I am in the mortgage business and we have been seeing this phenomenon for a long time. And it has caused a big problem, because it has ruined all the models of defaults. Lenders made loans and priced them relying on longstanding behavior that people would pay their mortgage first, because a foreclosure would be so costly to their credit rating. Now, people want and sometimes need to pay their credit cards first. They have determined that they can live without a house or without more credit for a while, but they can’t live without the credit cards. People are putting everything on plastic, even their utility bills and groceries. If they lose the credit cards they believe they have lost everything.

This isn’t just changed behavior and views about mortgages. It’s about the pervasive dependence on credit cards. Most people who run into problems paying their ortgage are leveraged to the hilt and have big credit card bills too. The banks are much more aggressive about collecting on delinquent credit card payments and much quicker to cut off credit.

rockmom on June 1, 2010 at 2:11 PM

shame

This is becoming extinct.

rukiddingme on June 1, 2010 at 3:56 PM

This isn’t just changed behavior and views about mortgages. It’s about the pervasive dependence on credit cards. Most people who run into problems paying their ortgage are leveraged to the hilt and have big credit card bills too. The banks are much more aggressive about collecting on delinquent credit card payments and much quicker to cut off credit.

rockmom on June 1, 2010 at 2:11 PM

Not everyone follows this pattern, though. I bought a house and deliberately bought one well under what I was qualified to borrow in case I ran into trouble. Unfortunately, my employer saw fit to lay me off literally a week after I moved in. I have NO credit card debt. I emptied my retirement savings paying the mortgage for over a year while I looked for a job.

Then I ran out of money. Fortunately, I got a job at a huge pay cut. I negotiated with the bank for mortgage modification but they were totally nuts. They offered me a $70/mo reduction, which was useless. They even refused to take my payment one month simply because they had some sort of record-keeping error on my account. I just gave up and moved out. I figured screw ‘em, let them foreclose. Someone offered to buy it for half the price and now it’s almost sold in a short sale.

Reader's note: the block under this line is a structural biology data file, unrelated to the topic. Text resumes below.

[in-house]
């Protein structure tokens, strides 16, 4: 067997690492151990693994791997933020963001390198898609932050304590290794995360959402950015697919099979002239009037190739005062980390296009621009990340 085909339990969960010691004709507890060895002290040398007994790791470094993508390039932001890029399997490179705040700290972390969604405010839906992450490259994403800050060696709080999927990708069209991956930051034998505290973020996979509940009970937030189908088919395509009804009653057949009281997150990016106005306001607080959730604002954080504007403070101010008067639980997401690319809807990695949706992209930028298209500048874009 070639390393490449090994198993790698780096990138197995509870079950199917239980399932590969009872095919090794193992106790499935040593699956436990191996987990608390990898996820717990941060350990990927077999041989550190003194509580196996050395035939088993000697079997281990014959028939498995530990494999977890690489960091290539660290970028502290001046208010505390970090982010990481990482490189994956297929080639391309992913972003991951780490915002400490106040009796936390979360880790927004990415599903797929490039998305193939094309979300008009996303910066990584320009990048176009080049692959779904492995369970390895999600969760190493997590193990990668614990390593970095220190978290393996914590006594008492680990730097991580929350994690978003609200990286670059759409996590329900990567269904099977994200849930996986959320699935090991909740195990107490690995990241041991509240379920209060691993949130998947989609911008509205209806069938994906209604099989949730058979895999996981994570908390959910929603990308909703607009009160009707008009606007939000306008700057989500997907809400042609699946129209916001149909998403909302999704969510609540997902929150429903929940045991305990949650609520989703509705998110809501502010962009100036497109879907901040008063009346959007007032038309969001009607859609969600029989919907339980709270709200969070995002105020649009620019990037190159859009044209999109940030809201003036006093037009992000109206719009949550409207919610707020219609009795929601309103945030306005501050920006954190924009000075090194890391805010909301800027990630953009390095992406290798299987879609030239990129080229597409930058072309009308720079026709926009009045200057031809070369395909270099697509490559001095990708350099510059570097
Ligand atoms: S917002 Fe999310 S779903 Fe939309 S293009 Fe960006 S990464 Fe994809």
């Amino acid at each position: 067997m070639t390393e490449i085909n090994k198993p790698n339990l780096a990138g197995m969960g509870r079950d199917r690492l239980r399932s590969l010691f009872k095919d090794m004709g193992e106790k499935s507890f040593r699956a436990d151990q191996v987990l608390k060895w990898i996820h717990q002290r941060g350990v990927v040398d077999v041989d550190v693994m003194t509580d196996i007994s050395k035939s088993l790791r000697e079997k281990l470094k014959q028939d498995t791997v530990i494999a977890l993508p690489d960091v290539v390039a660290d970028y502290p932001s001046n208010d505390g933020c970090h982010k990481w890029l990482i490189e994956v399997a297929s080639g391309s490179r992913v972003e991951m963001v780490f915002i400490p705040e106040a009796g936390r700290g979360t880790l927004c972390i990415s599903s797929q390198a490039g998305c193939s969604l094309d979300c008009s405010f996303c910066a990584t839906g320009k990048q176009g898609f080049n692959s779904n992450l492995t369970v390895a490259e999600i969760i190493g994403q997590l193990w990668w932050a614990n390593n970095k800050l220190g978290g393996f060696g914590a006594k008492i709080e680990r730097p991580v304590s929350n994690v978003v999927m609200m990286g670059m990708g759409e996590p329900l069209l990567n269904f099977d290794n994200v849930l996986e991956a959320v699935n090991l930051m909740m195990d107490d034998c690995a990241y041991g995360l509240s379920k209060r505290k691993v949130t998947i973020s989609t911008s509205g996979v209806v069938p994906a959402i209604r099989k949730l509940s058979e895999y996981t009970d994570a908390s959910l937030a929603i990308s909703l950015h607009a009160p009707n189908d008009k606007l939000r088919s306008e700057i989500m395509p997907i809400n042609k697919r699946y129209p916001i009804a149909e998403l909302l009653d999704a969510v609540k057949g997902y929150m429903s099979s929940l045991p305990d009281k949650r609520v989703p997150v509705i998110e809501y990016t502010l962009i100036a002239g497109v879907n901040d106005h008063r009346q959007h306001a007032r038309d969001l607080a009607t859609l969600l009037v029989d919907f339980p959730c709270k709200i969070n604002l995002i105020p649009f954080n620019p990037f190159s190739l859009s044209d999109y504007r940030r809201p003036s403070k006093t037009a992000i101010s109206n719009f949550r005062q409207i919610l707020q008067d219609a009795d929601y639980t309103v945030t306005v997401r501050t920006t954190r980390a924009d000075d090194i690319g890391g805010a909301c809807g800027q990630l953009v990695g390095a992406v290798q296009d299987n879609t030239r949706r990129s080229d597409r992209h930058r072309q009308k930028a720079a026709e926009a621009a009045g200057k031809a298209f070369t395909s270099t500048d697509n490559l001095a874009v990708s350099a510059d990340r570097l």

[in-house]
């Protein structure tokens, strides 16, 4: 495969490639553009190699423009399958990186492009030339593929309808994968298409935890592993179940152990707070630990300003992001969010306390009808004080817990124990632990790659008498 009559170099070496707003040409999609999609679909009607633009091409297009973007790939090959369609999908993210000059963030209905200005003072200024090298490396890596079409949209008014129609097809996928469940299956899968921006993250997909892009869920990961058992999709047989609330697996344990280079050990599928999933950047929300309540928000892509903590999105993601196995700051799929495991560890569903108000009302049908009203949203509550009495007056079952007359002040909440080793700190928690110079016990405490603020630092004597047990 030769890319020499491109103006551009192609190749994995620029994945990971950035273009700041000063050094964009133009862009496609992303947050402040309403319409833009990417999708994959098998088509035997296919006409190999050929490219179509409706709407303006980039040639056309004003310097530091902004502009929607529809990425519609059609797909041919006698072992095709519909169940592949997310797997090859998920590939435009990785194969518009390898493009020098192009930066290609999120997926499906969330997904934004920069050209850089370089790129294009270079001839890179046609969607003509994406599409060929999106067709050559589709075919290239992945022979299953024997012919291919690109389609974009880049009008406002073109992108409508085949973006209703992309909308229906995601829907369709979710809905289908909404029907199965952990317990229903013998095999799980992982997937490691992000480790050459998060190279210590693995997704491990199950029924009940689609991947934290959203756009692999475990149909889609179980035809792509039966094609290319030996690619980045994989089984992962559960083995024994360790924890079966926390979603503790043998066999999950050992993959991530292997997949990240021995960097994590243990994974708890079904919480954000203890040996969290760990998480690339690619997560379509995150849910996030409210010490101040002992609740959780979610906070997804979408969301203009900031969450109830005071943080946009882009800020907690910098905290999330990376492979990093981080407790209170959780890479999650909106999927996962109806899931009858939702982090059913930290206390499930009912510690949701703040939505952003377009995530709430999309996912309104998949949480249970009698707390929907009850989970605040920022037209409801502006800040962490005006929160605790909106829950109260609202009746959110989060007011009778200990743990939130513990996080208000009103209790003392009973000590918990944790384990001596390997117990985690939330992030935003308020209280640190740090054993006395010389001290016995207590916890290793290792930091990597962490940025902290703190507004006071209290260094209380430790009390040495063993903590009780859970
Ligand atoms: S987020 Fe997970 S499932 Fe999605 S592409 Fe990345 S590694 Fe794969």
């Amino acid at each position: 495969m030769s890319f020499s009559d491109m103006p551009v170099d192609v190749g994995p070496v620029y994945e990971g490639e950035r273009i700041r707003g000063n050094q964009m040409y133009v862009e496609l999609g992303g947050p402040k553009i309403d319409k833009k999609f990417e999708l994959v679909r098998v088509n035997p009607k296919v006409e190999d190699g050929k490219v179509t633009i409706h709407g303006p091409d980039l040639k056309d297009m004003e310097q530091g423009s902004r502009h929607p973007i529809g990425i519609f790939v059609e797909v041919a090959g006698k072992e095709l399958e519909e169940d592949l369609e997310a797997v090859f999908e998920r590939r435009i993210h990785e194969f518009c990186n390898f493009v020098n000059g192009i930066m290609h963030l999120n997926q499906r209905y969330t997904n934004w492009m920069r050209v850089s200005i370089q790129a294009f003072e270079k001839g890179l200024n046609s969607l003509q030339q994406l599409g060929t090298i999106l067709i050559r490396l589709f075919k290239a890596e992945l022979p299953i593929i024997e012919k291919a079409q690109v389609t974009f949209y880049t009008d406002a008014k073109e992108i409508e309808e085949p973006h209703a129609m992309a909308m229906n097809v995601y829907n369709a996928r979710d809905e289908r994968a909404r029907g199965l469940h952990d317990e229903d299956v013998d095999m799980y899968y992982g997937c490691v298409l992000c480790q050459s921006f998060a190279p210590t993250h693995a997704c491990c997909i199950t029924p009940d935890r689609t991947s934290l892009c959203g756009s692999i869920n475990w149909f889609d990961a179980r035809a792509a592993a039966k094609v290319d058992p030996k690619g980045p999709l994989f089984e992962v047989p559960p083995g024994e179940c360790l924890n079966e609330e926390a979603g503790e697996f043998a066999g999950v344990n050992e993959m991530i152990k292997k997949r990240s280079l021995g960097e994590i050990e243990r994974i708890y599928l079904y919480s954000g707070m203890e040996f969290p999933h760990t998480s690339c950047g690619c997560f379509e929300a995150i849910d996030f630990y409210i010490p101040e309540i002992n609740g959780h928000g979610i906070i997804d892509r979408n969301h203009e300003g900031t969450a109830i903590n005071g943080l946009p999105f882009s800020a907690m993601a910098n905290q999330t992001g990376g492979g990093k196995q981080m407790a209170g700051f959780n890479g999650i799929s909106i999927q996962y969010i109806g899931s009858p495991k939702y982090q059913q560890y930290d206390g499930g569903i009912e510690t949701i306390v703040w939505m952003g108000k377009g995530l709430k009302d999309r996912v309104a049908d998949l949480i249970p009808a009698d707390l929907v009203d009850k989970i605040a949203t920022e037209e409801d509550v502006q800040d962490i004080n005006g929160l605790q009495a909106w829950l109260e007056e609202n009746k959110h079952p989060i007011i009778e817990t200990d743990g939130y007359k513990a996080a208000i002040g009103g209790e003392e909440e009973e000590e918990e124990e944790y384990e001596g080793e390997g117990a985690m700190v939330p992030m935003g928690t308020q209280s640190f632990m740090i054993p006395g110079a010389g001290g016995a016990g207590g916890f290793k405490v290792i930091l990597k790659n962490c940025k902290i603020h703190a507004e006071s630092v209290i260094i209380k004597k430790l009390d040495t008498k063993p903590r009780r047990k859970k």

Daggett on June 1, 2010 at 3:57 PM

Brilliant idea of the century: found a bank that only makes mortgage loans to Republicans.

joe_doufu on June 1, 2010 at 3:59 PM

Brilliant idea of the century: found a bank that only makes mortgage loans to Republicans.

joe_doufu on June 1, 2010 at 3:59 PM

Tom Perez and the Civil Rights Division would quickly sue you for lending discrimination.

rockmom on June 1, 2010 at 4:23 PM

The couple owe $280,000 on the house, where they live with Ms. Reboyras’s two daughters, their two dogs and a very round pet raccoon named Roxanne. The house is worth less than half that amount — which they say would be their starting point in future negotiations with their lender.
“If they took the house from us, that’s all they would end up getting for it anyway,” said Ms. Reboyras, 46.

Wrong answer Ms. Reboyras. The bank will issue you an IRS approved form that says you “earned” whatever the bank losses on a repo sale, and they take the actual loss out of their shareholders. You know, your friends and neighbors that have money in their 401k’s that buy stocks an such. You are placed on the hook to the IRS for what the bank lost. Had two different couples that this happened too. They are in hock to the IRS for pretty much the rest of their lives.

Johnnyreb on June 1, 2010 at 4:45 PM

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Allahpundit on June 1, 2010 at 11:08 PM